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DOJ Presses Localities To Cut Court Fines, Fees That Hurt The Poor


The Justice Department is increasing pressure on state and local judges to reduce fines and fees charged in courts, practices that leave the poor, juvenile offenders and people of color disproportionately saddled with debt.


Many localities use revenue from fines and the surcharges imposed by judges in criminal, civil and juvenile court to pay for court expenses, even judge’s salaries, or to supplement state or local government budgets, the New York Times reports.


Officials across the political spectrum agree that the practice is damaging and discriminatory, with wide-ranging consequences in conservative and liberal states alike.


In Florida, a person can lose their driver’s license or voter registration for failing to pay bills. In Texas, indigent defenders sometimes opt for jail time to pay their balances. In California, surcharges tacked onto some car-related infractions can add up to double or triple the amount of the original penalty, creating a spiral of debt that can destroy a person’s credit rating and access to employment or a lease.


The Justice Department’s third-highest-ranking official, Vanita Gupta, told local judges and juvenile courts on Thursday that imposing fines and fees without accounting for a person’s financial status violated constitutional protections against cruel and unusual punishment.

Doing so “may erode trust between local governments and their constituents, increase recidivism, undermine rehabilitation and successful re-entry, and generate little or no net revenue,” said Gupta in a letter.

To people able to pay their debts, such penalties, which can range from a few dollars to hundreds, are a minor nuisance. To the poor and to new immigrants, they can lead to catastrophe, “including escalating debt, being subjected to changes in immigration status, and loss of one’s employment, driver’s license, voting rights, or home, among others,” Gupta said. The original impetus for change was the 2014 shooting of a Black teenager, Michael Brown, by a police officer in Ferguson, Mo. A Justice Department investigation into systemic discrimination found that a quarter of the city’s municipal budget was derived from fines and fees leveled disproportionately against Black residents.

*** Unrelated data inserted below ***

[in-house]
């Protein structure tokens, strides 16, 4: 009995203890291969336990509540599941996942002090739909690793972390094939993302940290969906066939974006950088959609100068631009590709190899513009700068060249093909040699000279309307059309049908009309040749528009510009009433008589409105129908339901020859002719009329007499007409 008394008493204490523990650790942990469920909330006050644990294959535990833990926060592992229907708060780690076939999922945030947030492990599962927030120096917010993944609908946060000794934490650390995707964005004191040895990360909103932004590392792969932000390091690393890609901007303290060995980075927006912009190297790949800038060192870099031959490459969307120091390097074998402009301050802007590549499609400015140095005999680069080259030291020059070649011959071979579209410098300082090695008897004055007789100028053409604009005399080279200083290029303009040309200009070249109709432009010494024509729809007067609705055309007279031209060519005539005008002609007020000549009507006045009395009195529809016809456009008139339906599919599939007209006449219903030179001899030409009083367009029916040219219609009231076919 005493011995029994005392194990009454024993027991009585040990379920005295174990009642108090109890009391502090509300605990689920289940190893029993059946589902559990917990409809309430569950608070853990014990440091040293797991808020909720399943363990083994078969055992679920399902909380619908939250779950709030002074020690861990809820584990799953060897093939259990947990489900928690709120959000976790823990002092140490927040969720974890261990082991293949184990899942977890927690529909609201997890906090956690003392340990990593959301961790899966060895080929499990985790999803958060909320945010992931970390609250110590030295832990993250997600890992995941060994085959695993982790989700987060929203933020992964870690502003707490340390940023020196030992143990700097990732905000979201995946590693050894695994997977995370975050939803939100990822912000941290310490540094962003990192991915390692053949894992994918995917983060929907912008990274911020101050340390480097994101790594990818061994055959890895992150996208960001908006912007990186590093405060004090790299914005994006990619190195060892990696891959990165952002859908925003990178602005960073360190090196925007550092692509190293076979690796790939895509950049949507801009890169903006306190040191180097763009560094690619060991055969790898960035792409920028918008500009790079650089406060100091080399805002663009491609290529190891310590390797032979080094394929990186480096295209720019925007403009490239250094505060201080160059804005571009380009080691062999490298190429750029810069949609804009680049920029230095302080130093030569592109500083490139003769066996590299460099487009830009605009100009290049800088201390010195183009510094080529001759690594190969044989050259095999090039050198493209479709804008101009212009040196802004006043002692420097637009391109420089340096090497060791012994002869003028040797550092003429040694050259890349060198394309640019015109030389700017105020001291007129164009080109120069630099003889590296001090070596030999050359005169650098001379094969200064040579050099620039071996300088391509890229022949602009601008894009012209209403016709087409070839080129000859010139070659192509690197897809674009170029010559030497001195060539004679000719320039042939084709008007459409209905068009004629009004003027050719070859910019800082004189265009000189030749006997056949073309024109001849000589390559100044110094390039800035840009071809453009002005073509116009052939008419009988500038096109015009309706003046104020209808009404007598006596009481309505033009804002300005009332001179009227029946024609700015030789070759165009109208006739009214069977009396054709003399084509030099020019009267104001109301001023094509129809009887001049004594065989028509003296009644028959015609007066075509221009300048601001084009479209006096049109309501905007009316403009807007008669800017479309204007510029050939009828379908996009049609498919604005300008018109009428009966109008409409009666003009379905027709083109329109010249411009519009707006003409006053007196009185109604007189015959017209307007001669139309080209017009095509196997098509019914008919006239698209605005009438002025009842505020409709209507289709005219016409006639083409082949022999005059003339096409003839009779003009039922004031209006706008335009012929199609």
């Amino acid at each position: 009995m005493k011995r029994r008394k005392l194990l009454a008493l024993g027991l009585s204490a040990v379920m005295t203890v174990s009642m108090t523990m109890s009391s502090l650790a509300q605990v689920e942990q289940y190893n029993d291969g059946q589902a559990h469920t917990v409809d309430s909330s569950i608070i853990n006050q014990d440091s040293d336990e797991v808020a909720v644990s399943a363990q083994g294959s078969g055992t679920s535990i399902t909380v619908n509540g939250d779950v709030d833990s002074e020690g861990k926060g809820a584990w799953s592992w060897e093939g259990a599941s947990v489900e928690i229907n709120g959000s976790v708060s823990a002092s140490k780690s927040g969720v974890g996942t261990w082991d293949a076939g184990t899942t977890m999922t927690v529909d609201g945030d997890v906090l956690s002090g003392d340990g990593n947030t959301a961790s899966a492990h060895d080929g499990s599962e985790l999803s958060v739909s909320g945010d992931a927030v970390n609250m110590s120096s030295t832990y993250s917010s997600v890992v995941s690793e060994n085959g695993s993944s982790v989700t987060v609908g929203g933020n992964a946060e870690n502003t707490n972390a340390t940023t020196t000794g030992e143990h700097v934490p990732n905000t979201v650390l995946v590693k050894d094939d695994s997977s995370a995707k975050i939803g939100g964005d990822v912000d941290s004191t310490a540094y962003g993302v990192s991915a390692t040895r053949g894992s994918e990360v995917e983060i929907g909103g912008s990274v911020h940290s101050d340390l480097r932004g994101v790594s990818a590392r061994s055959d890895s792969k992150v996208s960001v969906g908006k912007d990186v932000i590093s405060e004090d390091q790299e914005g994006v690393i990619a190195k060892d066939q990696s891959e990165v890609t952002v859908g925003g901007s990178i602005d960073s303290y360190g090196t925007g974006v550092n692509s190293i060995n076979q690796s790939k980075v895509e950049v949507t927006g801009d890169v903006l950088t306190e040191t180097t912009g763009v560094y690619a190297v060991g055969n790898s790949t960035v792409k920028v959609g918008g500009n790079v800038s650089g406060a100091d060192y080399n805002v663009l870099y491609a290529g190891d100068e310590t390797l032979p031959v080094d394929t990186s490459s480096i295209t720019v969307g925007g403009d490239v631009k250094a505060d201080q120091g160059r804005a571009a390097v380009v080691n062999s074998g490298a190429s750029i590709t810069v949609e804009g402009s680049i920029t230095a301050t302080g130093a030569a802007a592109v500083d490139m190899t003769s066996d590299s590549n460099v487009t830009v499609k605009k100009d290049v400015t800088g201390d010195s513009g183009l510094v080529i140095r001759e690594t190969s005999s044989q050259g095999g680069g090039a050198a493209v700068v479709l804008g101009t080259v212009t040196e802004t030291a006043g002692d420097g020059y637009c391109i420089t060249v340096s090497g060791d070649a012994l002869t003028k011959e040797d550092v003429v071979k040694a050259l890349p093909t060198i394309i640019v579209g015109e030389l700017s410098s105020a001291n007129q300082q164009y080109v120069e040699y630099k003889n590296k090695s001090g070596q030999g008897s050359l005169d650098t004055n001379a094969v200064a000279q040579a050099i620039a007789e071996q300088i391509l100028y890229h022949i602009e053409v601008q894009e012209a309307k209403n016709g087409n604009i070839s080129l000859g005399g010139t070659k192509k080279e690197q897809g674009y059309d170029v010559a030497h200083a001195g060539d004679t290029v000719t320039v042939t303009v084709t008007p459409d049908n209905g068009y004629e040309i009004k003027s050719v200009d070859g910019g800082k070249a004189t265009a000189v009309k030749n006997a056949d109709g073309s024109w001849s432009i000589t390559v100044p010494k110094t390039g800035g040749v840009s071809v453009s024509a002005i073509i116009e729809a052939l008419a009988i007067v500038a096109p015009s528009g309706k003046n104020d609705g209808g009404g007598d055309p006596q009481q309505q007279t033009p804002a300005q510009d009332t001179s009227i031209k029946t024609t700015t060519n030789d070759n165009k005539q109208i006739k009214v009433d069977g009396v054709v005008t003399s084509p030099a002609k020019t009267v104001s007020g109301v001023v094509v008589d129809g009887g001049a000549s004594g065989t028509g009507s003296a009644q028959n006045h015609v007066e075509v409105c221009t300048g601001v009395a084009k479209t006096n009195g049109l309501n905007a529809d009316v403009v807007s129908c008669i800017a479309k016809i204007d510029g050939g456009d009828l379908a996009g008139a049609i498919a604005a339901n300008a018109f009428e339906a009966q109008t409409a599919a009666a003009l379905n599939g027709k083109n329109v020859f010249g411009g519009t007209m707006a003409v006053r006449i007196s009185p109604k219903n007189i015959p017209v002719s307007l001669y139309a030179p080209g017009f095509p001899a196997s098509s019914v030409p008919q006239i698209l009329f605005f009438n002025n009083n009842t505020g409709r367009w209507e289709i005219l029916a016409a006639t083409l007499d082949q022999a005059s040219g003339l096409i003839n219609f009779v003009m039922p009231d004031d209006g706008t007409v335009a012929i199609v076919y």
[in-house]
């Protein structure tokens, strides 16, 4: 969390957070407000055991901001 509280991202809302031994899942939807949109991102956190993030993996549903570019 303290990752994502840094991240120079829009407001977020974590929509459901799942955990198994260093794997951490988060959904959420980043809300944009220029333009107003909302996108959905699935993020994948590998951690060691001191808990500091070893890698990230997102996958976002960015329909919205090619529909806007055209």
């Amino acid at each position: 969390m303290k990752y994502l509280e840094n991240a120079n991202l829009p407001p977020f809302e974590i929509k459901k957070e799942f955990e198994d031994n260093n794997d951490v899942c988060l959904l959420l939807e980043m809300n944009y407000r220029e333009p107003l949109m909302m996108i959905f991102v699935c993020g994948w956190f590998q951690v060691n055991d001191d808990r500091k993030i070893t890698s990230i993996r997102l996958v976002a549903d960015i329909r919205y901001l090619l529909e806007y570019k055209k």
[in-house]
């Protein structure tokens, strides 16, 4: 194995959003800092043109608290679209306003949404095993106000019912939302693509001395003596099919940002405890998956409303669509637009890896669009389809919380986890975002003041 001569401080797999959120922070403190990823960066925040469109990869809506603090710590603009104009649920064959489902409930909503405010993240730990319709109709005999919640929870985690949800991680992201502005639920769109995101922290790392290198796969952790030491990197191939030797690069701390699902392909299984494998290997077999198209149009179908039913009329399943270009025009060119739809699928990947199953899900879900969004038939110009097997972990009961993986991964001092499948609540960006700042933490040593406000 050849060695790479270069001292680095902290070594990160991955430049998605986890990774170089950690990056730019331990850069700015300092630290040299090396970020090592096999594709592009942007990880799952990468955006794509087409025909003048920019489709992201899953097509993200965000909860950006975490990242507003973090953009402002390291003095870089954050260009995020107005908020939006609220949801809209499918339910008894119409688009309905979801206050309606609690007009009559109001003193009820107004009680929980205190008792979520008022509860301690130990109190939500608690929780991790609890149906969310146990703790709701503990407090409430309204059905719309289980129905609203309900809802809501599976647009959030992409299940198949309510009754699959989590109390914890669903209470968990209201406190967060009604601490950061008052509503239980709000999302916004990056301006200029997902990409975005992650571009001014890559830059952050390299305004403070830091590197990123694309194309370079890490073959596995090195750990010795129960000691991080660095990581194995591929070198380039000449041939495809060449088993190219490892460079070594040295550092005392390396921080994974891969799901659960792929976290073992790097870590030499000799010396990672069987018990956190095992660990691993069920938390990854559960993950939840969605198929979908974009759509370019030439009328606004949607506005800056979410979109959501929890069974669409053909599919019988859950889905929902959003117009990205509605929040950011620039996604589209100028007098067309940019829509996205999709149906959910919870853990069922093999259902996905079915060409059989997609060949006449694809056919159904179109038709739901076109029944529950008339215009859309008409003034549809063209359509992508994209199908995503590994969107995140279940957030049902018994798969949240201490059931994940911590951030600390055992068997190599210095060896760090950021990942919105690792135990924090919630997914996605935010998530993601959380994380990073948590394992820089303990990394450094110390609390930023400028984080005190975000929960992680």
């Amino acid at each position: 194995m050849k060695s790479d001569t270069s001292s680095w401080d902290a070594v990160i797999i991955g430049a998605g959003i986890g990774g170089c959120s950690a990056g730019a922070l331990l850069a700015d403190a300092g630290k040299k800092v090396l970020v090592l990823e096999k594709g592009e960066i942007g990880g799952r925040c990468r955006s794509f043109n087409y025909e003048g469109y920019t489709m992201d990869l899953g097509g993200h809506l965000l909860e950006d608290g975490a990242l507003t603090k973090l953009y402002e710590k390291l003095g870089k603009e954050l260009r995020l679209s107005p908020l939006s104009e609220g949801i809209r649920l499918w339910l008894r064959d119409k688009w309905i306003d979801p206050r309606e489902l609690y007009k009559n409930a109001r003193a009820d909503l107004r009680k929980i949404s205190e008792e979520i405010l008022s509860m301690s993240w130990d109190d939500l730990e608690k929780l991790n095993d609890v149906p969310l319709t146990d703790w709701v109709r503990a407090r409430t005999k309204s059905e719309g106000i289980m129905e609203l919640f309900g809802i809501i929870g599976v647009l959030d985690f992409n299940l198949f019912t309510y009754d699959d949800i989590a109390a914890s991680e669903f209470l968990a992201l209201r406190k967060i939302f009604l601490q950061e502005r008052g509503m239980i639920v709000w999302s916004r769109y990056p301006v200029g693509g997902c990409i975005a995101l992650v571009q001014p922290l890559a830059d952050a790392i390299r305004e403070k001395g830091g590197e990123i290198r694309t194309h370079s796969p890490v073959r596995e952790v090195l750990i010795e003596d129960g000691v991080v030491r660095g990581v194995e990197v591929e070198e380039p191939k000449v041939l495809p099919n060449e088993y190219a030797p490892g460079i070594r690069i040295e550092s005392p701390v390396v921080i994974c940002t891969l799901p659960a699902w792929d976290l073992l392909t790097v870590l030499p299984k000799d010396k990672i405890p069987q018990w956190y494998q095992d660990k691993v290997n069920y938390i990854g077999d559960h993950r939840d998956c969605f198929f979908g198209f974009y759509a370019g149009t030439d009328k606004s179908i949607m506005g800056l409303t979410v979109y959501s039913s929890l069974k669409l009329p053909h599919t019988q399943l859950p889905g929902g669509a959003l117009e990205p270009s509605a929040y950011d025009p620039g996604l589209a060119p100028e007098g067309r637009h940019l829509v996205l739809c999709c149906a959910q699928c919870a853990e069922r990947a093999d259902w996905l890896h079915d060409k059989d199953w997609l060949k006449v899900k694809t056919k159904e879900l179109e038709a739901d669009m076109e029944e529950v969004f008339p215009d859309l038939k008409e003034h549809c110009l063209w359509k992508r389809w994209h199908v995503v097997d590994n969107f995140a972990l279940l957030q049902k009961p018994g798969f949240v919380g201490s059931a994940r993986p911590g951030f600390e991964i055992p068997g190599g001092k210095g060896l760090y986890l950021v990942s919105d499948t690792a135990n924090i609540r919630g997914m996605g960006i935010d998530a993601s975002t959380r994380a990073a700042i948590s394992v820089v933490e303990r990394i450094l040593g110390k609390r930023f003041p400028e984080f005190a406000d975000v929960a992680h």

The policy Gupta outlined was enacted during the Obama administration, when she led the Justice Department’s civil rights division. It was revoked under Attorney General Jeff Sessions in 2017, but a handful of states, including several controlled by Republicans, have taken steps to reduce the practice.

DOJ has limited powers to enforce the directive, but it “helps litigators sue jurisdictions engaged in unconstitutional and illegal conduct and gives advocates and policymakers a strong argument when they pursue legislative action,” said Lisa Foster, a former DOJ official who works for the Fines and Fees Justice Center, a nonpartisan advocacy organization. “And it gives judges and courts a road map for reform.”

Nathan Hecht, chief justice of the Texas Supreme Court, has tried to eliminate the fee system in his state. He has argued that it not only penalizes poverty but ultimately hurts the state by pushing marginal offenders onto the fringes of society and deeper into the criminal justice system. “You get a guy who appears in court after running a stop sign — that’s a $200 fine with a $200 court fee — and he just can’t pay,” he said.

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